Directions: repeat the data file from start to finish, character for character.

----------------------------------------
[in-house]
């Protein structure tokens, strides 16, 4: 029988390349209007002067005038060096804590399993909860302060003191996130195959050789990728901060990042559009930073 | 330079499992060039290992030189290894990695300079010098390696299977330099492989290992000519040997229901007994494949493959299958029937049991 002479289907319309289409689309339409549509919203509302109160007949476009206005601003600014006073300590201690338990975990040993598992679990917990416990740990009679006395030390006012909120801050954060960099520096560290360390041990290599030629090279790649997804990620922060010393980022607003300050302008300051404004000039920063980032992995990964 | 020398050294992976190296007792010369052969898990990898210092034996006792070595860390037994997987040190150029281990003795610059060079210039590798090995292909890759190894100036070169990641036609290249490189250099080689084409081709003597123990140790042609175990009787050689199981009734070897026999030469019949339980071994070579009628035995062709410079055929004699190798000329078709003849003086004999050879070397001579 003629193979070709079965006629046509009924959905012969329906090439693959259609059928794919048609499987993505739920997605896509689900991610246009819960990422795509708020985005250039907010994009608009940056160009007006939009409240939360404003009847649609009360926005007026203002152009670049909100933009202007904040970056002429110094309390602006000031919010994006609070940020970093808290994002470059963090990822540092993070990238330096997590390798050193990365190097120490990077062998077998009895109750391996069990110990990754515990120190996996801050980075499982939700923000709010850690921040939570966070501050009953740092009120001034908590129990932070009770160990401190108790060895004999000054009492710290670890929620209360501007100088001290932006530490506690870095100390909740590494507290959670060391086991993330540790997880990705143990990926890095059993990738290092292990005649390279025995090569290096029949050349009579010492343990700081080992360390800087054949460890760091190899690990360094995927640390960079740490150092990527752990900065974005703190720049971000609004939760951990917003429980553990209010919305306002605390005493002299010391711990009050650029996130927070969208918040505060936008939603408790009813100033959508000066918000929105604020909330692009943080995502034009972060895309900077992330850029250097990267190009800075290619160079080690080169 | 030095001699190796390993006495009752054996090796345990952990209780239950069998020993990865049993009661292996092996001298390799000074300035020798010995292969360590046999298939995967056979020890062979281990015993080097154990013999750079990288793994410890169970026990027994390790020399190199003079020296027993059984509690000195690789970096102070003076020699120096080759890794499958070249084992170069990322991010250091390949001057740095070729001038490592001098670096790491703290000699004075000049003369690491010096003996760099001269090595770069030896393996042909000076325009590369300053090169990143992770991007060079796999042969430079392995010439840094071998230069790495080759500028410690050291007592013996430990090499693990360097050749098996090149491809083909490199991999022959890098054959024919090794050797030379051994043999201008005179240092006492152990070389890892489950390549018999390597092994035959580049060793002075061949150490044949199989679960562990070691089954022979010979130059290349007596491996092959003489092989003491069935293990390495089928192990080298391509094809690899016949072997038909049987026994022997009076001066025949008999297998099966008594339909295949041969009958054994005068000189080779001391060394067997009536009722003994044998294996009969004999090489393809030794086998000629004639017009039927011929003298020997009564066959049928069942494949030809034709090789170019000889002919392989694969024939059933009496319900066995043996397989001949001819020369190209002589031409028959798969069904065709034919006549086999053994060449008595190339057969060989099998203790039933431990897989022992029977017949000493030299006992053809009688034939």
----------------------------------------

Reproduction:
[in-house]
């Protein structure tokens, strides 16, 4: 029988390349209007002067005038060096804590399993909860302060003191996130195959050789990728901060990042559009930073 | 330079499992060039290992030189290894990695300079010098390696299977330099492989290992000519040997229901007994494949493959299958029937049991 002479289907319309289409689309339409549509919203509302109160007949476009206005601003600014006073300590201690338990975990040993598992679990917990416990740990009679006395030390006012909120801050954060960099520096560290360390041990290599030629090279790649997804990620922060010393980022607003300050302008300051404004000039920063980032992995990964 | 020398050294992976190296007792010369052969898990990898210092034996006792070595860390037994997987040190150029281990003795610059060079210039590798090995292909890759190894100036070169990641036609290249490189250099080689084409081709003597123990140790042609175990009787050689199981009734070897026999030469019949339980071994070579009628035995062709410079055929004699190798000329078709003849003086004999050879070397001579 003629193979070709079965006629046509009924959905012969329906090439693959259609059928794919048609499987993505739920997605896509689900991610246009819960990422795509708020985005250039907010994009608009940056160009007006939009409240939360404003009847649609009360926005007026203002152009670049909100933009202007904040970056002429110094309390602006000031919010994006609070940020970093808290994002470059963090990822540092993070990238330096997590390798050193990365190097120490990077062998077998009895109750391996069990110990990754515990120190996996801050980075499982939700923000709010850690921040939570966070501050009953740092009120001034908590129990932070009770160990401190108790060895004999000054009492710290670890929620209360501007100088001290932006530490506690870095100390909740590494507290959670060391086991993330540790997880990705143990990926890095059993990738290092292990005649390279025995090569290096029949050349009579010492343990700081080992360390800087054949460890760091190899690990360094995927640390960079740490150092990527752990900065974005703190720049971000609004939760951990917003429980553990209010919305306002605390005493002299010391711990009050650029996130927070969208918040505060936008939603408790009813100033959508000066918000929105604020909330692009943080995502034009972060895309900077992330850029250097990267190009800075290619160079080690080169 | 030095001699190796390993006495009752054996090796345990952990209780239950069998020993990865049993009661292996092996001298390799000074300035020798010995292969360590046999298939995967056979020890062979281990015993080097154990013999750079990288793994410890169970026990027994390790020399190199003079020296027993059984509690000195690789970096102070003076020699120096080759890794499958070249084992170069990322991010250091390949001057740095070729001038490592001098670096790491703290000699004075000049003369690491010096003996760099001269090595770069030896393996042909000076325009590369300053090169990143992770991007060079796999042969430079392995010439840094071998230069790495080759500028410690050291007592013996430990090499693990360097050749098996090149491809083909490199991999022959890098054959024919090794050797030379051994043999201008005179240092006492152990070389890892489950390549018999390597092994035959580049060793002075061949150490044949199989679960562990070691089954022979010979130059290349007596491996092959003489092989003491069935293990390495089928192990080298391509094809690899016949072997038909049987026994022997009076001066025949008999297998099966008594339909295949041969009958054994005068000189080779001391060394067997009536009722003994044998294996009969004999090489393809030794086998000629004639017009039927011929003298020997009564066959049928069942494949030809034709090789170019000889002919392989694969024939059933009496319900066995043996397989001949001819020369190209002589031409028959798969069904065709034919006549086999053994060449008595190339057969060989099998203790039933431990897989022992029977017949000493030299006992053809009688034939």